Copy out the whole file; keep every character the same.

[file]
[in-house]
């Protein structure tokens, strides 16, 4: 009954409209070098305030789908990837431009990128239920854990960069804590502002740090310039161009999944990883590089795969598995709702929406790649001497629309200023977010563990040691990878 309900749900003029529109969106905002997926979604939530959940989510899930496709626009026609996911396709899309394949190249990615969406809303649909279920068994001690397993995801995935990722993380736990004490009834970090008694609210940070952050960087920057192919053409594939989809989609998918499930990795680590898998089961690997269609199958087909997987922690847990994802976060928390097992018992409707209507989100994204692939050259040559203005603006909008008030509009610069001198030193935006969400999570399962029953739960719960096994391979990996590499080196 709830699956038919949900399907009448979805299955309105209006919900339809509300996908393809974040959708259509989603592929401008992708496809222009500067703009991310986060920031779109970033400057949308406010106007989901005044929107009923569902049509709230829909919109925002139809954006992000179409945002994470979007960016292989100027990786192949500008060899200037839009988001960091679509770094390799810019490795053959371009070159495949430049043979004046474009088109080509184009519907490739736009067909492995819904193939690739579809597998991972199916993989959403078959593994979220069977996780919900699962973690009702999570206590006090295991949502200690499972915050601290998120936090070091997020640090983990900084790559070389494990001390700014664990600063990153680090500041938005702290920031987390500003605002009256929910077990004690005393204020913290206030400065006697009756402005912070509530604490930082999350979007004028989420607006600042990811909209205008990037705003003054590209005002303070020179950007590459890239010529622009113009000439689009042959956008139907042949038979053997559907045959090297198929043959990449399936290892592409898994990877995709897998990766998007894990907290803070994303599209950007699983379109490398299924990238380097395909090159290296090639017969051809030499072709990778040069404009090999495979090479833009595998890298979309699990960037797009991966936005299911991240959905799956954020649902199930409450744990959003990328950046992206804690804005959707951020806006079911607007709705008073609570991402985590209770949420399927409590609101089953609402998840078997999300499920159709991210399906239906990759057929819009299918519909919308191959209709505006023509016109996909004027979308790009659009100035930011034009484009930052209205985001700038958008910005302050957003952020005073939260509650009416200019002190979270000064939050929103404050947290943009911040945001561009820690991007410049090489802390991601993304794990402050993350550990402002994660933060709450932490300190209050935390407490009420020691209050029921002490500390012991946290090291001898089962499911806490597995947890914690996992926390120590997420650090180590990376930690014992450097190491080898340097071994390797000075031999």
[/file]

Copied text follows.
[in-house]
């Protein structure tokens, strides 16, 4: 009954409209070098305030789908990837431009990128239920854990960069804590502002740090310039161009999944990883590089795969598995709702929406790649001497629309200023977010563990040691990878 309900749900003029529109969106905002997926979604939530959940989510899930496709626009026609996911396709899309394949190249990615969406809303649909279920068994001690397993995801995935990722993380736990004490009834970090008694609210940070952050960087920057192919053409594939989809989609998918499930990795680590898998089961690997269609199958087909997987922690847990994802976060928390097992018992409707209507989100994204692939050259040559203005603006909008008030509009610069001198030193935006969400999570399962029953739960719960096994391979990996590499080196 709830699956038919949900399907009448979805299955309105209006919900339809509300996908393809974040959708259509989603592929401008992708496809222009500067703009991310986060920031779109970033400057949308406010106007989901005044929107009923569902049509709230829909919109925002139809954006992000179409945002994470979007960016292989100027990786192949500008060899200037839009988001960091679509770094390799810019490795053959371009070159495949430049043979004046474009088109080509184009519907490739736009067909492995819904193939690739579809597998991972199916993989959403078959593994979220069977996780919900699962973690009702999570206590006090295991949502200690499972915050601290998120936090070091997020640090983990900084790559070389494990001390700014664990600063990153680090500041938005702290920031987390500003605002009256929910077990004690005393204020913290206030400065006697009756402005912070509530604490930082999350979007004028989420607006600042990811909209205008990037705003003054590209005002303070020179950007590459890239010529622009113009000439689009042959956008139907042949038979053997559907045959090297198929043959990449399936290892592409898994990877995709897998990766998007894990907290803070994303599209950007699983379109490398299924990238380097395909090159290296090639017969051809030499072709990778040069404009090999495979090479833009595998890298979309699990960037797009991966936005299911991240959905799956954020649902199930409450744990959003990328950046992206804690804005959707951020806006079911607007709705008073609570991402985590209770949420399927409590609101089953609402998840078997999300499920159709991210399906239906990759057929819009299918519909919308191959209709505006023509016109996909004027979308790009659009100035930011034009484009930052209205985001700038958008910005302050957003952020005073939260509650009416200019002190979270000064939050929103404050947290943009911040945001561009820690991007410049090489802390991601993304794990402050993350550990402002994660933060709450932490300190209050935390407490009420020691209050029921002490500390012991946290090291001898089962499911806490597995947890914690996992926390120590997420650090180590990376930690014992450097190491080898340097071994390797000075031999």